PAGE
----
Single family residences were sporadic projects in Kewell’s vast portfolio. In those occasions, however, the design vocabulary remained within the range of the larger modernist vernacular rather than the dogmatic orthodoxy of flat roofs and floor-to-ceiling glass. The Schipper Residence is therefore representative in all respects of a calibrated modernism for the middle class as could be found in many shelter magazines of the post-war age. Sited into the hills of Westwood, just a few minutes from the UCLA campus, this project rests atop a site with a steep slope. Having a pad on that dramatic topography delivered significant logistical advantages to the occupants: it provided a sense of retreat from the street below; it afforded a Westside vista; it brought more natural light to the interiors than it would have gained at a lower elevation where the sidewalk is. From the street level, the residence remains inconspicuous despite its assertive horizontality. What catches the eye when looking at the long elevation facing the street at first are the two extrusions from the main vertical plane where the classic “spider legs,” that is the beam extensions connecting to the vertical posts without transverse structural elements, are prominently featured. It is the signature touch of Rudolph Schindler’s Kings Road masterpiece as well as a consistent design quotation in Case Study House architects Richard Neutra and A.Quincy Jones, all of them venerated figures in the mid-century modern folklore.

While hillside lots typically offered opportunities for structural acrobatics to maximize site use in the architecture of the period, in this case a more restrained approach was adopted. The plan diagram is quasi-classical in land use: a modernist retreat sitting on a hill like an ancient temple. The ascent to the main entry is a lyrical meandering path on a drought-tolerant landscape with minimalist railings. At the arrival landing, a mute concrete podium functioning as a retaining wall provides the new ground plane where the house sits. An open switchback stair to the left leads to the main entry where the transition from public, semipublic, semiprivate, and private is finally complete. This carefully choreographed sequence is original to the vintage design.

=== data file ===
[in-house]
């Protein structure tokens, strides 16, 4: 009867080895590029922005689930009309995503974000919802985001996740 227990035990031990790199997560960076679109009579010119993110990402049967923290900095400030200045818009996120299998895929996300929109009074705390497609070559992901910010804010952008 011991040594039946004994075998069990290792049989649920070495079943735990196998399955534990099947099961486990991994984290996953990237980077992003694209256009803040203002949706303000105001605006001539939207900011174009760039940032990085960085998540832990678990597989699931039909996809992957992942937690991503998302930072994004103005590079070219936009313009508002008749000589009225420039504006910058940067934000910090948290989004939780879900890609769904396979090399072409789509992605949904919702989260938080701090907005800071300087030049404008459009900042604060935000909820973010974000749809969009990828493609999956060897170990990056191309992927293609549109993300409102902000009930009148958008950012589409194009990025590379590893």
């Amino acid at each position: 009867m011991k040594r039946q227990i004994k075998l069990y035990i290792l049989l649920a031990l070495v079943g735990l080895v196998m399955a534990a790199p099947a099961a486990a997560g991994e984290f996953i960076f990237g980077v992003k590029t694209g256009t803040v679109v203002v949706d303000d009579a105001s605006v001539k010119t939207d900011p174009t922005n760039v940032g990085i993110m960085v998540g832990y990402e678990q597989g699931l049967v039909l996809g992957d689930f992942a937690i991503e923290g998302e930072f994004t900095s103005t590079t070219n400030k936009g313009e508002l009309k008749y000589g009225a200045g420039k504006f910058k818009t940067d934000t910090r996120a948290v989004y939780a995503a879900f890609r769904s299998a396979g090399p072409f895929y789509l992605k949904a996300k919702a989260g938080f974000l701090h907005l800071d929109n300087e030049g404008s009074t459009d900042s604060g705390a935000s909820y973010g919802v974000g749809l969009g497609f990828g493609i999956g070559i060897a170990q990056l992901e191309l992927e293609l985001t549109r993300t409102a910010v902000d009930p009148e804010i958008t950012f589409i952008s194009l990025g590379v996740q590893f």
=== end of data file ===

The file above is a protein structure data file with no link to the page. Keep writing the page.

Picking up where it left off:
The house design started in 1952 and construction was completed in 1954. Despite its hovering position on the street below its character is unimposing and dignified at the same time. The board-and-batten exterior cladding and the ribbon windows are textbook references to the period. The post and beam construction with the low pitched roof, chamfered beam extensions included, seem to have come straight out of an issue of Sunset Magazine during its golden age. Architects such as Buff, Straub & Hensman and designers like Cliff May made of this imagery a standard trope in California architecture at mid-century. And yet for all its familiarity, the house retains its own distinction. It is the choice of a scheme typically found on a flat site inserted on a challenging topography that sets in motion a dynamic and uncommon relationship of the architecture to its surroundings.